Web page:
Made In USA, Sold In Shanghai: Allen Edmonds Lands In China

Scheduled To Have At Least Six To 12 Flagship Stores And Over Time, 40 or 50 Stores

Ribbon-cutting in Shanghai (Fashion Trend Digest)

A year after announcing plans to expand into China, Wisconsin-based shoemaker Allen Edmonds has finally opened its inaugural store in China, recently cutting the ribbon at Shanghai’s Grand Gateway 66 shopping mall. Flanked by China chairman Kelvin Chao and China CEO Michael Cape, president and CEO Paul Grangaard expressed his excitement about Allen Edmonds’ China expansion, which coincides with its 90th anniversary, reiterating that the first location in Shanghai is only the first in what looks to be an ambitious project. Previously, Grangaard has said that, in China, he plans to open “at least six to 12 flagship stores and over time, 40 or 50 stores in China in the next five years.”

What demand from new markets like China translates to for the heritage footwear brand is, of course, increased production, for which Allen Edmonds has added 120 new employees over the past two years. Grangaard previously pointed out that “China is certainly an important part of [our growth]. And the development of the Chinese market will also create some jobs in the US.” Capitalizing on steadily increasing interest in “Made in USA” brands, Allen Edmonds preluded its Shanghai grand opening with media previews and an introductory exhibition, showcasing the brand’s handcrafted history. Along with designing the store decor for a more exclusive look in the China market, Grangaard said Allen Edmonds will also branch into China’s growing e-commerce market after its launch, and has already added Chinese-language functionality to its official website. To further burnish the brand’s “All-American” image, each Allen Edmonds store in China will sell the brand’s business and casual lines, as well as its new even higher-end line, “The Independence Collection,” each model of which is named after a signer of the Declaration of Independence.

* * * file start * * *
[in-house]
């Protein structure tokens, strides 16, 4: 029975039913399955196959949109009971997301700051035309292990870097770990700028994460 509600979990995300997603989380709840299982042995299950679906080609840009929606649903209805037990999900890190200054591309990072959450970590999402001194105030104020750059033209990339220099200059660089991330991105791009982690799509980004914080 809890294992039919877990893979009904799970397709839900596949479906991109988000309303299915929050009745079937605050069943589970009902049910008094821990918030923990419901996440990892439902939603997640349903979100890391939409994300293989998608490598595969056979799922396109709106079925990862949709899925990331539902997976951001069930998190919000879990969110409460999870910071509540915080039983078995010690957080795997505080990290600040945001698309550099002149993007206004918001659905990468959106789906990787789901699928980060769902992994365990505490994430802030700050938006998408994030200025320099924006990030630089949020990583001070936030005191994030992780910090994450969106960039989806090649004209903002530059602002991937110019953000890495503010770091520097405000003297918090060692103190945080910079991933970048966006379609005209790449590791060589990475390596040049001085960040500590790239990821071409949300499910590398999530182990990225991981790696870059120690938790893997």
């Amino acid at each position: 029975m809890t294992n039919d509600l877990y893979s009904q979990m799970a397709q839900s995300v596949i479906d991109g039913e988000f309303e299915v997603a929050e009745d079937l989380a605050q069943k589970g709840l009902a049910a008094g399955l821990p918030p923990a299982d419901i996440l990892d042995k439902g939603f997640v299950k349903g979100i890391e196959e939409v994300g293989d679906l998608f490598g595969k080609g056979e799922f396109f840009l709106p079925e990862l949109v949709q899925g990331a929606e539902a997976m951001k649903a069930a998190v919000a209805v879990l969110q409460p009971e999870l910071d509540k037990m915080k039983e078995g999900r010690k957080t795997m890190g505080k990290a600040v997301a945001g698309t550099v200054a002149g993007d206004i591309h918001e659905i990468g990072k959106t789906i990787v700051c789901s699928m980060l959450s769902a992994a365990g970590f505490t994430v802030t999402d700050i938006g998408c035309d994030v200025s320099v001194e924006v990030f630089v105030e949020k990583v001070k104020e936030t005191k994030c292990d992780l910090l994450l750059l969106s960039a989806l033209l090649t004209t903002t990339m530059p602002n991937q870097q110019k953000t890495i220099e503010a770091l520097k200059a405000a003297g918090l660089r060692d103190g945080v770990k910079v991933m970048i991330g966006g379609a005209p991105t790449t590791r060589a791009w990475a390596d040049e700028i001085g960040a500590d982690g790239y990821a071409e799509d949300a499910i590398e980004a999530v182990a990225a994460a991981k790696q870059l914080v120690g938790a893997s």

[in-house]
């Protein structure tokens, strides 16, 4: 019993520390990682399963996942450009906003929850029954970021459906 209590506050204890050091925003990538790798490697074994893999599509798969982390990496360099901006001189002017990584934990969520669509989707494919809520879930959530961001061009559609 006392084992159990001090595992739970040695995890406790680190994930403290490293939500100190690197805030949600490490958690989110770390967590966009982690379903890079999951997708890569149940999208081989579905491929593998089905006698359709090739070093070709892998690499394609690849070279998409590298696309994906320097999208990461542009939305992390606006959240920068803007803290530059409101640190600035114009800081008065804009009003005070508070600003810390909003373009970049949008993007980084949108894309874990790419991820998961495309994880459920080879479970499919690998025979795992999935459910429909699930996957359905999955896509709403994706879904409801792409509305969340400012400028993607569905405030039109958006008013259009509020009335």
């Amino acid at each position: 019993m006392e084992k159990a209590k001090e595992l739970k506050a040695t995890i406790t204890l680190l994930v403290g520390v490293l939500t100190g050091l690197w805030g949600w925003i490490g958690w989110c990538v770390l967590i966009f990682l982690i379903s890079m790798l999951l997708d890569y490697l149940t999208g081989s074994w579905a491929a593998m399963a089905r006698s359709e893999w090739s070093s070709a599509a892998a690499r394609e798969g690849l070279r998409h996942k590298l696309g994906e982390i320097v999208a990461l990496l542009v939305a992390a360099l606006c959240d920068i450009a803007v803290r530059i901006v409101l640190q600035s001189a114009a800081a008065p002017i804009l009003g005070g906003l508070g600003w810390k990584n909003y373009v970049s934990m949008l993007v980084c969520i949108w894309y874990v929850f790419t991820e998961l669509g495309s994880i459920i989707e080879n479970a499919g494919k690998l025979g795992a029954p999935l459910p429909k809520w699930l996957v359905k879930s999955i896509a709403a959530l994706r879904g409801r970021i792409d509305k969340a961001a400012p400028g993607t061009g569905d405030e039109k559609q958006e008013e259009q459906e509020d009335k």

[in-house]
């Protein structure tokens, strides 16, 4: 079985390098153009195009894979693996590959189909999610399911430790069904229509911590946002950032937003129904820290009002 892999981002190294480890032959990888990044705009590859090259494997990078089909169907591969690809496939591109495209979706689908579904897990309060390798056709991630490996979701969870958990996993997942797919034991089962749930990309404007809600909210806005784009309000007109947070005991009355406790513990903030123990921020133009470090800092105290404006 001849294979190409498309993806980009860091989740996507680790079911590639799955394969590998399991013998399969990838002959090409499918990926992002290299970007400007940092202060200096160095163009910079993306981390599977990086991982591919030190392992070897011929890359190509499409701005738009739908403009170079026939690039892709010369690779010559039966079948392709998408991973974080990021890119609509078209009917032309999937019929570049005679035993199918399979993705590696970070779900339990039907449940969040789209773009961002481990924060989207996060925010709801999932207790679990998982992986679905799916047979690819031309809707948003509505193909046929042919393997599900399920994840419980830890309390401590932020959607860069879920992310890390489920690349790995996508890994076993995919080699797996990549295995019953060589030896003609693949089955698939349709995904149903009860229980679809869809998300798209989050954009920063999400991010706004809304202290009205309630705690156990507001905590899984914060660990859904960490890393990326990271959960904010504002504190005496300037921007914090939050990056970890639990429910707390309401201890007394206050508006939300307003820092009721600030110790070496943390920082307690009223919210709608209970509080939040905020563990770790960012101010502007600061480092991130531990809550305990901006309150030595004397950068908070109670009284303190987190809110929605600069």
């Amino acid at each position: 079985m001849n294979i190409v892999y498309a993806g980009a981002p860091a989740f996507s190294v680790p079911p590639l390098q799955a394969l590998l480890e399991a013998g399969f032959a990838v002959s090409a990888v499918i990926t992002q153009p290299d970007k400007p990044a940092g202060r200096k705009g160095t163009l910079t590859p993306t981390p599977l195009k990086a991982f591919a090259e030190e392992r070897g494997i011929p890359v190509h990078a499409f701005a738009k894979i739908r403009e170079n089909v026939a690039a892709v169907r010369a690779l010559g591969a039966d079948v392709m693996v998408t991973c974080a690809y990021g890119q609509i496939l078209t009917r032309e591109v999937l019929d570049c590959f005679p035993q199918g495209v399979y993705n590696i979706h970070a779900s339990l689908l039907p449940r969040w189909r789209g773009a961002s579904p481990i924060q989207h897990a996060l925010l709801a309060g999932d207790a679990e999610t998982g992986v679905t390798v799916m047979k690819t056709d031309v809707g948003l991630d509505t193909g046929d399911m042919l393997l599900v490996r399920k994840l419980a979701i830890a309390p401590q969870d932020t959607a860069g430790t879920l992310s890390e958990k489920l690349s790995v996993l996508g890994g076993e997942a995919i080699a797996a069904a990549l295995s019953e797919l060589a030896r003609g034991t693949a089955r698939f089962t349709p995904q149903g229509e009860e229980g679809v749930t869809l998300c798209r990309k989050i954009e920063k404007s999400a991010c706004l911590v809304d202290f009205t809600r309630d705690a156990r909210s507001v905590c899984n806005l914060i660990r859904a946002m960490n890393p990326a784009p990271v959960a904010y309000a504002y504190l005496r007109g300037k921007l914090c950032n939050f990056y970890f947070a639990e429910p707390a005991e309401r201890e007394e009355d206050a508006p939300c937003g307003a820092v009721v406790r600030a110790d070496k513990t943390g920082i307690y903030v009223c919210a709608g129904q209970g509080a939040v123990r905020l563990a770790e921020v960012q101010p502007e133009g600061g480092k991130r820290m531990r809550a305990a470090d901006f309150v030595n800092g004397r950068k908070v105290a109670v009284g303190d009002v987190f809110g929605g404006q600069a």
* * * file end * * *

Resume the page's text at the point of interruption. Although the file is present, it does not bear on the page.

While most US-made heritage brands of a smaller-scale may not have the production capacity (or, for some, the desire) to expand into the China market in any major way, the potential for Allen Edmonds to carve out a niche in China looks better by the month, with more Chinese shoppers demanding quality over glitz. Though competition is incredibly stiff, and it will take a great deal of effort to convert China’s Italian footwear-obsessed wealthier male shoppers to its cause, Allen Edmonds could just be at the right place at the right time.


Market Analysis, Marketing, Retail